Canada's safety minister says a group with allegedly violent motives that was arrested at a border blockade in southern Alberta speaks to broader concerns.

Police earlier this week charged 13 people from the Coutts protest with possession of weapons and mischief to property, including four who face counts of conspiracy to murder RCMP officers.

Public Safety Minister Marco Mendicino says some people involved in the Coutts convoy have strong ties to a far-right extremist organization led out of Ottawa, but he's not naming it.

He says the group is organized, agile, knowledgeable and driven by extremist ideology contrary to Canada's democratic values.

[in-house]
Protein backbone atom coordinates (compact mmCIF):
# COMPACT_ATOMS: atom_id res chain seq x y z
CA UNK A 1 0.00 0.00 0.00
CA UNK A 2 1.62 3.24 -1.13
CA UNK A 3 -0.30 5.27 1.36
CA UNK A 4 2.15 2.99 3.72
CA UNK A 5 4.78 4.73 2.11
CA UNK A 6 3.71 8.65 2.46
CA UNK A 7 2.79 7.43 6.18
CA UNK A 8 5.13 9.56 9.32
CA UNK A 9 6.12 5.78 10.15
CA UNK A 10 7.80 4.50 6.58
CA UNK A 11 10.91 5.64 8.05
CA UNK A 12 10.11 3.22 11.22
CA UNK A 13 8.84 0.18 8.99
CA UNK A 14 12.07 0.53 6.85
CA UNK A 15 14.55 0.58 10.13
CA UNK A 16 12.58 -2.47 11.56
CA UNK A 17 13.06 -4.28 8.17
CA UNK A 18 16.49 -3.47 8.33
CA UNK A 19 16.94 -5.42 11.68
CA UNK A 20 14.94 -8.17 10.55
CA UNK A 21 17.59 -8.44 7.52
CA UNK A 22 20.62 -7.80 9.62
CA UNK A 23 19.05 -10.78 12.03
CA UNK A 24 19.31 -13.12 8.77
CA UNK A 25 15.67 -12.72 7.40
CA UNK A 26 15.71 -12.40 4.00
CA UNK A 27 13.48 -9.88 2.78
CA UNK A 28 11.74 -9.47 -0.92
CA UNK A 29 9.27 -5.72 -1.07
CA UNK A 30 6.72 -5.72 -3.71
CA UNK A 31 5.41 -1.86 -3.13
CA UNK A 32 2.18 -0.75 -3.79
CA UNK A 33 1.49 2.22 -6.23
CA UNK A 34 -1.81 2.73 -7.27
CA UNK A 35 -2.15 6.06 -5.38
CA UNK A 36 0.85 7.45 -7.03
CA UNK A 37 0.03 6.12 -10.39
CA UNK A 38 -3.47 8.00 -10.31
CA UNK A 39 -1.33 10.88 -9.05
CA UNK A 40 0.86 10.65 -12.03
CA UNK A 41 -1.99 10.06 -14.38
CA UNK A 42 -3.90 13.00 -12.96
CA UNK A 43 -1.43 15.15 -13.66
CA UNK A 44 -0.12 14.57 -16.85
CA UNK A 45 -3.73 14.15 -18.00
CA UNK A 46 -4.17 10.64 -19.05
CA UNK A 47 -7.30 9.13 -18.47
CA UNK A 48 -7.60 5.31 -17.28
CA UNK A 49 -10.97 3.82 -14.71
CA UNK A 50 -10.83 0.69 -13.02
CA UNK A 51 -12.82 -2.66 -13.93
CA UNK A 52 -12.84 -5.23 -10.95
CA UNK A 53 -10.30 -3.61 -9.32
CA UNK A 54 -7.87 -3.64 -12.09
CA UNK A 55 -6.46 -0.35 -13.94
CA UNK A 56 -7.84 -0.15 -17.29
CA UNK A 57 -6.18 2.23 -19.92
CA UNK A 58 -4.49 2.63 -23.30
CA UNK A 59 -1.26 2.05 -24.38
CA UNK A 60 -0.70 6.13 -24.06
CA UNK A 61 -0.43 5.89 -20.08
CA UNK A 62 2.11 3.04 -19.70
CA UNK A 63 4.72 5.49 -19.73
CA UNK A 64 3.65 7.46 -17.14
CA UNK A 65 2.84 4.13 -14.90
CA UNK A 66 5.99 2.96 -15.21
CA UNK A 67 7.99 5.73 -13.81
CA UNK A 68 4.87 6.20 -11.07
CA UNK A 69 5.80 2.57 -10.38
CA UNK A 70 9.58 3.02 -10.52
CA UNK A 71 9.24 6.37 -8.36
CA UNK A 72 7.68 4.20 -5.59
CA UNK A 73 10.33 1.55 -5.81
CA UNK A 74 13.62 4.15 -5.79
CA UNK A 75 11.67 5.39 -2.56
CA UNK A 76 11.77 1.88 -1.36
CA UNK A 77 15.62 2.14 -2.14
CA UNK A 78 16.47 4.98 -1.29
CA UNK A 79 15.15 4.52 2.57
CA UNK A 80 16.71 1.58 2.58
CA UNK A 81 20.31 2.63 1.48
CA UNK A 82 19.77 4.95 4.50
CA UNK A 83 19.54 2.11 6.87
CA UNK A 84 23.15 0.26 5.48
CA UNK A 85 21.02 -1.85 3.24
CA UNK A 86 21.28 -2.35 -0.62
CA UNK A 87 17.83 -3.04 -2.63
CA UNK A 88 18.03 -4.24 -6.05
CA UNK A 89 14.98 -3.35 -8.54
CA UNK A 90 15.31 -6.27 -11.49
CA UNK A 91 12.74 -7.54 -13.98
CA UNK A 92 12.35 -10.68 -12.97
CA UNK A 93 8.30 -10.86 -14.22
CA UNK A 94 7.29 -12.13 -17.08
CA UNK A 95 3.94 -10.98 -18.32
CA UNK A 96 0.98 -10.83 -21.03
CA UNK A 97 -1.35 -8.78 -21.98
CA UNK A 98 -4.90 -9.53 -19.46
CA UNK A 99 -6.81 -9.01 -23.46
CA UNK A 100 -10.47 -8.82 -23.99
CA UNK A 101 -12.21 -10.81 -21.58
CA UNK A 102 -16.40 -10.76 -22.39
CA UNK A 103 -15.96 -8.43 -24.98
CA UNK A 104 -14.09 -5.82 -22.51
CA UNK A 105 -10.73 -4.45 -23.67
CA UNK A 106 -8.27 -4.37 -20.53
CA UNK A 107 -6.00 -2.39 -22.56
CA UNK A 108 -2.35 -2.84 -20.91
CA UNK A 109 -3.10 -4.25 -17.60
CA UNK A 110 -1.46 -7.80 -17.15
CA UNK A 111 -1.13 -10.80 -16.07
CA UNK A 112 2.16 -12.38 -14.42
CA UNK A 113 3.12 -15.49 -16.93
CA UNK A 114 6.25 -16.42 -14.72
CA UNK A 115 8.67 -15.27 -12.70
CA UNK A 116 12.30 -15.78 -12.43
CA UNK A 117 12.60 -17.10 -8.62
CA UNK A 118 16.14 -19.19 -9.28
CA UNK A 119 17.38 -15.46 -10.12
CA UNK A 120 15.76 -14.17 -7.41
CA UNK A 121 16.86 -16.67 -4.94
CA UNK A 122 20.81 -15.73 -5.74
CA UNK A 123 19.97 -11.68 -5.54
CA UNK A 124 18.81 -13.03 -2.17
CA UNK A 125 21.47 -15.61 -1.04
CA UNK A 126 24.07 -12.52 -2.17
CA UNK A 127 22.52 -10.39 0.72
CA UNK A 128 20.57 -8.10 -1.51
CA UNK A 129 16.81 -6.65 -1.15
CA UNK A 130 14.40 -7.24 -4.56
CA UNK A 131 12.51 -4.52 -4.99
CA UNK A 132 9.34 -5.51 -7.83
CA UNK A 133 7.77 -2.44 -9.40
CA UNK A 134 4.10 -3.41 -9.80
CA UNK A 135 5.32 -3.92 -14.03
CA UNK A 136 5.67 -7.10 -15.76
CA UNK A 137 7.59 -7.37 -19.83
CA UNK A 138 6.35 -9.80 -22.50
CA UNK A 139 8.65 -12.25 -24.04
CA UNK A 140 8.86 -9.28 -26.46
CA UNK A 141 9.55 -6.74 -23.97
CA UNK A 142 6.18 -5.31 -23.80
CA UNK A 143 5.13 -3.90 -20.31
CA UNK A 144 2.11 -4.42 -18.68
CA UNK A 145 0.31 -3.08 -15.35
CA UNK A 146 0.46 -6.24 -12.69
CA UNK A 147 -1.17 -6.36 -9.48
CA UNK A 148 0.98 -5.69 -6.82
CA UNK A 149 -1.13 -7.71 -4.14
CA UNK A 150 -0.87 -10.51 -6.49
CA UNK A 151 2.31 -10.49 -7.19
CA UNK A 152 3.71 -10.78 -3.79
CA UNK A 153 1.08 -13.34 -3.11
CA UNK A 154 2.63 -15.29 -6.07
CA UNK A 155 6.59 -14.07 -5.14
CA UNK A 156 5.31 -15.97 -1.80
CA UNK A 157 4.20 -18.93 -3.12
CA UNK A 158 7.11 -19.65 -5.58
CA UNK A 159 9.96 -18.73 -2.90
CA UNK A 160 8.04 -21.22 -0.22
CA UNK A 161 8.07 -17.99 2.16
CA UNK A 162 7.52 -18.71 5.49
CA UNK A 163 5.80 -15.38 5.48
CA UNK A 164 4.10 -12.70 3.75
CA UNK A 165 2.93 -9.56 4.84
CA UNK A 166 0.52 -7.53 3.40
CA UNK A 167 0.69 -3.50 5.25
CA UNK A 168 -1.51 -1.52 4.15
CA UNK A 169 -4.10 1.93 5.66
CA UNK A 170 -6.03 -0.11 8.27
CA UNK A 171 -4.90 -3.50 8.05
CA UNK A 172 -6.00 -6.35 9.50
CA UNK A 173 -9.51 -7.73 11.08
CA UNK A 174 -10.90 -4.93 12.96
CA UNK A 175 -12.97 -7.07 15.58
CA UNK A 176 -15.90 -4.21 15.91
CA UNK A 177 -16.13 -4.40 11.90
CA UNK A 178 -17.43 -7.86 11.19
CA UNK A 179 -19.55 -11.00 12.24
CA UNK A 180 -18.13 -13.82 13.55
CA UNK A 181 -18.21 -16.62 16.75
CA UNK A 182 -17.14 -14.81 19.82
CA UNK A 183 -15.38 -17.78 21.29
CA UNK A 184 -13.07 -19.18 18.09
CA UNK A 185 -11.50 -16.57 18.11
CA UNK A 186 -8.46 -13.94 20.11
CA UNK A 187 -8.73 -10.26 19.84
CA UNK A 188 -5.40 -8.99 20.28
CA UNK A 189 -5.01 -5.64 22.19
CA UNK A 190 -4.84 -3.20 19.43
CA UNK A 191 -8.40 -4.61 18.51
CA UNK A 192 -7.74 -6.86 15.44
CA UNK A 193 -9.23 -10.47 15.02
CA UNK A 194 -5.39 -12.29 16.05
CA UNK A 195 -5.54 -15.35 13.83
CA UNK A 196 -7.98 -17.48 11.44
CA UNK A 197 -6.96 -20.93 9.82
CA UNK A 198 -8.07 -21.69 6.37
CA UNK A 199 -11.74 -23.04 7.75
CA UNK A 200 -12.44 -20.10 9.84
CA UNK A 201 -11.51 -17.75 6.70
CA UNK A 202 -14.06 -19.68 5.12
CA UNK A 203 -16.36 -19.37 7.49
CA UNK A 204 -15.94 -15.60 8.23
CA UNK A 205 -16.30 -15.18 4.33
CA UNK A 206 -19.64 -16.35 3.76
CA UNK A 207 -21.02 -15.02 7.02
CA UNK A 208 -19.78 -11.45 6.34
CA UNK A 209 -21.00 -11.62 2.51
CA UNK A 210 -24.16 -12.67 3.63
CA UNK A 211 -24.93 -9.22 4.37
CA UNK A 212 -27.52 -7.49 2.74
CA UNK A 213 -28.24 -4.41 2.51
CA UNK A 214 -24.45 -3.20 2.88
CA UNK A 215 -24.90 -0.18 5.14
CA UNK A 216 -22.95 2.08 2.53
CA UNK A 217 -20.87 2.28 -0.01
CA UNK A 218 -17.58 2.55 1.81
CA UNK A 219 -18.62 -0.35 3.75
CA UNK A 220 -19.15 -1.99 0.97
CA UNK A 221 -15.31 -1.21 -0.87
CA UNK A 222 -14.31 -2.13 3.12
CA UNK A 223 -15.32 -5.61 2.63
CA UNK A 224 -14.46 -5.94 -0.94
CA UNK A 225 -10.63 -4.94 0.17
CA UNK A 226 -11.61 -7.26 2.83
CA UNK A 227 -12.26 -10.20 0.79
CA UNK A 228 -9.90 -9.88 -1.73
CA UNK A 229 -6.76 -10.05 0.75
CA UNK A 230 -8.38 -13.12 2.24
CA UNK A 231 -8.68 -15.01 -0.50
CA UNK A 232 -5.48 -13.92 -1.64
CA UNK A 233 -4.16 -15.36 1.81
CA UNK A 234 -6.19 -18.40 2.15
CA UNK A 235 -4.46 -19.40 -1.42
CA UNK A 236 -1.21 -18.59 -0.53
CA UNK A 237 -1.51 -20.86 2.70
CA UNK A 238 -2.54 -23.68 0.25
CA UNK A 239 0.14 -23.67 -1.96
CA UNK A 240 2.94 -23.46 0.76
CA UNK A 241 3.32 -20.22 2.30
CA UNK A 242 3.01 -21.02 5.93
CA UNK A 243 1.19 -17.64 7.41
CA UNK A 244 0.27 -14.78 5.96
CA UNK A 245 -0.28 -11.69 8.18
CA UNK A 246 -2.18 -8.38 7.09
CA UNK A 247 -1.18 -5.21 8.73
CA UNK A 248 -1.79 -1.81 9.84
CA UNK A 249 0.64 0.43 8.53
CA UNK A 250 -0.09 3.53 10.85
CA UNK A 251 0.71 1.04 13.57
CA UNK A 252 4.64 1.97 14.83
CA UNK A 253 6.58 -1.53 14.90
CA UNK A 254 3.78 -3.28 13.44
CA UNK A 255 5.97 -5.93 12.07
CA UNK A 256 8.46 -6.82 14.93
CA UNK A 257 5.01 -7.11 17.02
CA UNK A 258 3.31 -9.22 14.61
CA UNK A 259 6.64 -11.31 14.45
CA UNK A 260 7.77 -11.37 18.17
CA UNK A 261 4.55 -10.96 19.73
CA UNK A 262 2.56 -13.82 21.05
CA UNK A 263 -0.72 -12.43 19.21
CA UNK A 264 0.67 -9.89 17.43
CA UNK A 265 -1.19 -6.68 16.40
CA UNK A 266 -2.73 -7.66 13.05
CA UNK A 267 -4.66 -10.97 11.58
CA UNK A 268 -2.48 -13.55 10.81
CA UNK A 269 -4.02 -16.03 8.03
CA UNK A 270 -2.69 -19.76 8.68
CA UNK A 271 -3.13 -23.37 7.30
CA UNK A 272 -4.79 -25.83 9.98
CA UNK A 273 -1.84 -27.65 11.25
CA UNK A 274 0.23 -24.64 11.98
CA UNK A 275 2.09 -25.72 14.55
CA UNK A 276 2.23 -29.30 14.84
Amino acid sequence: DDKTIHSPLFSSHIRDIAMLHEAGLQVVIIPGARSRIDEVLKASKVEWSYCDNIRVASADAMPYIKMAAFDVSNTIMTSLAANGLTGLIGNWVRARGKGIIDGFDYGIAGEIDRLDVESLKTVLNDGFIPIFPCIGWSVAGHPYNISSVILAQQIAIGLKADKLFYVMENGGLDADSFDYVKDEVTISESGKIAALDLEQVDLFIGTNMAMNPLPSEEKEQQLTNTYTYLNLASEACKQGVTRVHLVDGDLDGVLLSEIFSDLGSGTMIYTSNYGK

Mendicino says the same rhetoric used by supporters in Coutts is being heard elsewhere and undermines public confidence in law enforcement and government, which could lead to unlawful demonstrations beyond public protests.

The Coutts blockade, which broke up on Tuesday, was one of several demonstrations in Canadian cities and border points against vaccine mandates and broader COVID-19 restrictions that stalled trade, stranded travellers, and disrupted lives of area residents.

"The pattern that we're seeing here is in the rhetoric that is being used not only in Coutts, not only in Ottawa, but right across the country," Mendicino said Wednesday.

"That unified and focused message is one of concern and ... does shed light on the ideological motivations of those who are prepared to move beyond just demonstrations and crossing into different conduct, which would be illegal."

This report by The Canadian Press was first published Feb. 16, 2022.

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